EU regulators may force Apple to ditch Lightning for future iPhones
Union frustrated at lack of progress in creation of single standard.
The European Union (EU) will study whether there is a need for more action to force the mobile industry to adopt a common charger that can be used with any smartphone. European policymakers have been keen for a single standard for more than a decade. Their reasons? The significant amount of electronic waste caused by unused chargers, and the inconvenience suffered by Android and iPhone users who need different cables for different devices. Although much of the industry has since settled on the newer USB Type-C plug, Apple is still pushing its proprietary Lightning standard, which it originally launched with the iPhone 5 in 2012. Lightning is now used in all models of the iPhone and iPad, with Apple claiming the connector affords it more freedom to design its products.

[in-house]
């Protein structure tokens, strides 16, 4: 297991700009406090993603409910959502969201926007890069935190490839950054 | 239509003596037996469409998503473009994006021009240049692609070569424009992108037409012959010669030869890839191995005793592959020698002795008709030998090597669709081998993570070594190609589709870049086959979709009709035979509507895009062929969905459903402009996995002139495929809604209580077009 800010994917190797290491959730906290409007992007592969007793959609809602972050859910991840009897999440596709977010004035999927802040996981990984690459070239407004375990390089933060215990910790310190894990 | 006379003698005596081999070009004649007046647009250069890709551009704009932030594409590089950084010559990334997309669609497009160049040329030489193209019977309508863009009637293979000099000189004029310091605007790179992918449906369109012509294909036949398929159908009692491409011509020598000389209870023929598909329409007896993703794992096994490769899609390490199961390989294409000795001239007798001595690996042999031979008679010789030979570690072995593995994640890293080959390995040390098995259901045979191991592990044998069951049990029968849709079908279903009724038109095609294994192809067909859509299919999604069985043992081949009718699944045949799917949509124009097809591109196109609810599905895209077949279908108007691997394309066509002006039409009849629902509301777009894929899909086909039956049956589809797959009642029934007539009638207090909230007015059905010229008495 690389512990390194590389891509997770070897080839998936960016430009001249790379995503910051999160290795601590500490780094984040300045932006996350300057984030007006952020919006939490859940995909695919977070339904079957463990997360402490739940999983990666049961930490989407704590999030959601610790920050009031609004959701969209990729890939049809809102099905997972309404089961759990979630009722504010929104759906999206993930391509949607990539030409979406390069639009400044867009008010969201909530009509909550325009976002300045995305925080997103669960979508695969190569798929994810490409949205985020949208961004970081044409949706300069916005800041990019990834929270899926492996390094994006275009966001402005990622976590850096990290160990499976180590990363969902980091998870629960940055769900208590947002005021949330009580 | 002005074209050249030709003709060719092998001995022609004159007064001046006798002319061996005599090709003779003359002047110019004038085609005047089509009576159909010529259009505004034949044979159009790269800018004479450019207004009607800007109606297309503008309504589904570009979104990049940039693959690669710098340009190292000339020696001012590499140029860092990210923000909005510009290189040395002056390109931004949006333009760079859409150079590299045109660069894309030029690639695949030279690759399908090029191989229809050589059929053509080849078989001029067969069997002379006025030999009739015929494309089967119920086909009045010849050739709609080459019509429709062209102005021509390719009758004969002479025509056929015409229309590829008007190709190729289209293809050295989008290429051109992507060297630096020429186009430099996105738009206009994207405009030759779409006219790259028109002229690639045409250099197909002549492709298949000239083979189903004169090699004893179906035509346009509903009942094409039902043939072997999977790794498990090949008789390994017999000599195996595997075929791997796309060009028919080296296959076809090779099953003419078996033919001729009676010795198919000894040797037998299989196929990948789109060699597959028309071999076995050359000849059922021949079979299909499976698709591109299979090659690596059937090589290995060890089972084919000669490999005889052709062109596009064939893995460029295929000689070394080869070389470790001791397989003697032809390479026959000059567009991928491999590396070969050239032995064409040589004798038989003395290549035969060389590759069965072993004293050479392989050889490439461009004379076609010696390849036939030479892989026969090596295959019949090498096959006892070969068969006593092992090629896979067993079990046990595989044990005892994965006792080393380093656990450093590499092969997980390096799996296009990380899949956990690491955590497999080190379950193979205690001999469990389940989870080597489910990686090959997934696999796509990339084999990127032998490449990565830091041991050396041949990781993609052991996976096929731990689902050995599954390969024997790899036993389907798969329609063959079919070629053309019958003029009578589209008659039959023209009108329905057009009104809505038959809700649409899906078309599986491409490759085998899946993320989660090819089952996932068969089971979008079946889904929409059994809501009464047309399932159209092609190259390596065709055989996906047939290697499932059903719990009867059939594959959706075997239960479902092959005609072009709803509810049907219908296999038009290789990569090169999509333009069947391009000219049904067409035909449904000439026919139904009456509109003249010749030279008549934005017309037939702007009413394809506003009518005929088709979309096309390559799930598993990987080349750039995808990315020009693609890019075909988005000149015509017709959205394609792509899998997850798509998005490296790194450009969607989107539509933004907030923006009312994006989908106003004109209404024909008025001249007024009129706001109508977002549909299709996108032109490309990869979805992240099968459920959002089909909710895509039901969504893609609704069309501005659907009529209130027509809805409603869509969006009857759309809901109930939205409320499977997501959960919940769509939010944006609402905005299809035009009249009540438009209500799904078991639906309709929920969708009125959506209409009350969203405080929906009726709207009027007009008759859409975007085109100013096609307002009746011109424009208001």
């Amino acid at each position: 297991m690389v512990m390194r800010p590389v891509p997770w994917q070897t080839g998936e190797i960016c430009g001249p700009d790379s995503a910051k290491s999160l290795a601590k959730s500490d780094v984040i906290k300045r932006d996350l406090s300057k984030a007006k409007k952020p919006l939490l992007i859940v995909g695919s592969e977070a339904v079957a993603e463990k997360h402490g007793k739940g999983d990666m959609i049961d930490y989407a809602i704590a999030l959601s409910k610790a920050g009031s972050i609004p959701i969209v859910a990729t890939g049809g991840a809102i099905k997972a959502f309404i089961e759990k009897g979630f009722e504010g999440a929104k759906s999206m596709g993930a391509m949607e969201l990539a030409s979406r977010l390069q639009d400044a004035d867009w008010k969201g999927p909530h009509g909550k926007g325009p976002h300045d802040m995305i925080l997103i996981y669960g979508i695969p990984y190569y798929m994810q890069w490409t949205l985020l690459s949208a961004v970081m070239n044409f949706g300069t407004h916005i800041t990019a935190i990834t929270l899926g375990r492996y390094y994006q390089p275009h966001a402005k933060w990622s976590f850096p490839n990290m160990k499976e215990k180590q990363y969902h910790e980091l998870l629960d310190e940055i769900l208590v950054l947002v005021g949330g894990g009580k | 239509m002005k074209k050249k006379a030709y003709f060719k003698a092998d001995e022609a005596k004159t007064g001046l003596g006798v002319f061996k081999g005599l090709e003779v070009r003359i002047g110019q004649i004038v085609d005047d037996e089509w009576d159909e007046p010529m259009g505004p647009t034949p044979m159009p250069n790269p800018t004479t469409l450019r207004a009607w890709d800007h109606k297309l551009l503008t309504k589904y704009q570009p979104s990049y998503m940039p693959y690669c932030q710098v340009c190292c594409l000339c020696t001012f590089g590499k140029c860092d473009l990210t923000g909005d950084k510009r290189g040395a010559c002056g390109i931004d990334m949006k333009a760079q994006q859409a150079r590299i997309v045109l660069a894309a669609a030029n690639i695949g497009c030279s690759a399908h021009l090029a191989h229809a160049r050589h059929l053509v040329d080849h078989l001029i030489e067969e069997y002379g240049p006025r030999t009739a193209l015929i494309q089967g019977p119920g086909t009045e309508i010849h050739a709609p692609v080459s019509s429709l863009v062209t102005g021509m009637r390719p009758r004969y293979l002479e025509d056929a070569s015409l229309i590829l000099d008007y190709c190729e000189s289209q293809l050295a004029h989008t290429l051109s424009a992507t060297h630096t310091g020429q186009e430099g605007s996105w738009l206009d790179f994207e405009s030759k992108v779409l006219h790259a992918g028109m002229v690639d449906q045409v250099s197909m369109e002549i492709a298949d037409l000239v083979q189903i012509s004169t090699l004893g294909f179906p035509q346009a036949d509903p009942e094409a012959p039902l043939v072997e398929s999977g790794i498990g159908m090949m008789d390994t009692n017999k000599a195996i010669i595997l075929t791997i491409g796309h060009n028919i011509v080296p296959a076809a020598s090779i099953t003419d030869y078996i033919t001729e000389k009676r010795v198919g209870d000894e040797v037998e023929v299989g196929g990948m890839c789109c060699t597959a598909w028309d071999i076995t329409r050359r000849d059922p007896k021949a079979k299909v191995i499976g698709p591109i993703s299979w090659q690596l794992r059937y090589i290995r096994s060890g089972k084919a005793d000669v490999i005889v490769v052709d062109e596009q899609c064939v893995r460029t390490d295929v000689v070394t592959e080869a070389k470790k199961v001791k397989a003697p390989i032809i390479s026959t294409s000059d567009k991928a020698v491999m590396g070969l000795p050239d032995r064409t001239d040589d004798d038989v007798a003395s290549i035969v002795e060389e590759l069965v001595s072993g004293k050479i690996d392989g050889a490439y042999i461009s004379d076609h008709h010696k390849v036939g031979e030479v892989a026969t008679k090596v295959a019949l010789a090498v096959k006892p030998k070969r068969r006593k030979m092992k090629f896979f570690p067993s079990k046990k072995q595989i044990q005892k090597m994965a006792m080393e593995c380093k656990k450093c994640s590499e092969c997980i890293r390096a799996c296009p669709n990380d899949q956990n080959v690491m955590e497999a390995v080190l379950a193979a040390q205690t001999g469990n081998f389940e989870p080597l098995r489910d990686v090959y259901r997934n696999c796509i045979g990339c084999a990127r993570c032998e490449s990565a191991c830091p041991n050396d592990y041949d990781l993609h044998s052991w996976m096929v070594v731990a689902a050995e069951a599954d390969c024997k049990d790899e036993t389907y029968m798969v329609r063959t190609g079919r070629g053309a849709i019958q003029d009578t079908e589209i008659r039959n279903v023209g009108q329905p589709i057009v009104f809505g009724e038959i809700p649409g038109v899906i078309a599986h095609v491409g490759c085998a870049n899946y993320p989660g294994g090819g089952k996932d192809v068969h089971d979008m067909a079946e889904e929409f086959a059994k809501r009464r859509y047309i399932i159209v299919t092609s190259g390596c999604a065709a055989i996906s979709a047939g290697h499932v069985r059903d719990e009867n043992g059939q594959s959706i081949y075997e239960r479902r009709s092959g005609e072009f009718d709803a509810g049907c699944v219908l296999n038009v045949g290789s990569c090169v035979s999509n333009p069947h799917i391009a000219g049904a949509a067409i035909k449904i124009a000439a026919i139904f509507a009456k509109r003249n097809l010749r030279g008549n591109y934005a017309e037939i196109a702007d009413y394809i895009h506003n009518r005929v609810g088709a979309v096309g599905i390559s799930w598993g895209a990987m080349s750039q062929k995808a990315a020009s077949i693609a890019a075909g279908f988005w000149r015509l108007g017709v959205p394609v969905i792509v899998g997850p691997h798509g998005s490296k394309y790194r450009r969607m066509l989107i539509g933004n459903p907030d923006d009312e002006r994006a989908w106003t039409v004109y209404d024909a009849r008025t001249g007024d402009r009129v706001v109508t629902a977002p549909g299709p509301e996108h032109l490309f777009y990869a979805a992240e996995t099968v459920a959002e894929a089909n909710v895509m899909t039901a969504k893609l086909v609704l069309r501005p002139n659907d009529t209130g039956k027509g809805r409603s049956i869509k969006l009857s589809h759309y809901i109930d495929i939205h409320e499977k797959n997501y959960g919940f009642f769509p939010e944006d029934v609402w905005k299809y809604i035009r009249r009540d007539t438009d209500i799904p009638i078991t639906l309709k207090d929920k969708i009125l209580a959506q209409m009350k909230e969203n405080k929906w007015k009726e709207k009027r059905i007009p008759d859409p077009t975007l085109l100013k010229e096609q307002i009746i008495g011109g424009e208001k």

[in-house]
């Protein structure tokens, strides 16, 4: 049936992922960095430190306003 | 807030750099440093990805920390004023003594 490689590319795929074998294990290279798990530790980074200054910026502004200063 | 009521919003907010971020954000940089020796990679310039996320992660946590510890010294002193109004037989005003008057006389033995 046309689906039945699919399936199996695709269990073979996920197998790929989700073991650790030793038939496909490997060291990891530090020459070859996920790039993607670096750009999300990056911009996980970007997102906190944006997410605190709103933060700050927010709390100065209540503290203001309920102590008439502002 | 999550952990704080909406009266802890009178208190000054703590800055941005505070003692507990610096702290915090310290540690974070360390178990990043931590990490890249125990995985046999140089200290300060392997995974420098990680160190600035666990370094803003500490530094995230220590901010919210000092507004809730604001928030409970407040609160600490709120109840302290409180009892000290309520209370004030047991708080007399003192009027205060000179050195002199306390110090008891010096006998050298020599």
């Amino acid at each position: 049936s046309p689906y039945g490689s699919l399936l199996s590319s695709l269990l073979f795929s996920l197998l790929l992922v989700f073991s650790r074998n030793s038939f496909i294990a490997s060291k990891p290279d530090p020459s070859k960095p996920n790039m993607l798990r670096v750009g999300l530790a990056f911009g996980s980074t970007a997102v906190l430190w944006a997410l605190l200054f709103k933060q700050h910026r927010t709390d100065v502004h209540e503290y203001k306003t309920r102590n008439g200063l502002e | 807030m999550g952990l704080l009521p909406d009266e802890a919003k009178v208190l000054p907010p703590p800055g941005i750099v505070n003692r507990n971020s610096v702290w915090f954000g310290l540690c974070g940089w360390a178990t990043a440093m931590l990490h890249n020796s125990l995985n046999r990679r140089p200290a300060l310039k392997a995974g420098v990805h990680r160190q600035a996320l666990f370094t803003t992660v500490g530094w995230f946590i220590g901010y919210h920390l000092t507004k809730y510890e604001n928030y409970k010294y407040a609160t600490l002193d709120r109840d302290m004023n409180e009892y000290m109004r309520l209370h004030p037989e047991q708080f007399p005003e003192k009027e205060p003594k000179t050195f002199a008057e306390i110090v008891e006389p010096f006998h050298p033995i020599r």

“Given the unsatisfactory progress with this voluntary approach, the Commission will shortly launch an impact assessment study to evaluate costs and benefits of different other options,” EU Competition Commissioner Margrethe Verstager said in a statement to Reuters. It would seem as though Apple would be most vulnerable to any such move and could be forced to adapt the designs of its new devices if the EU decides to take action.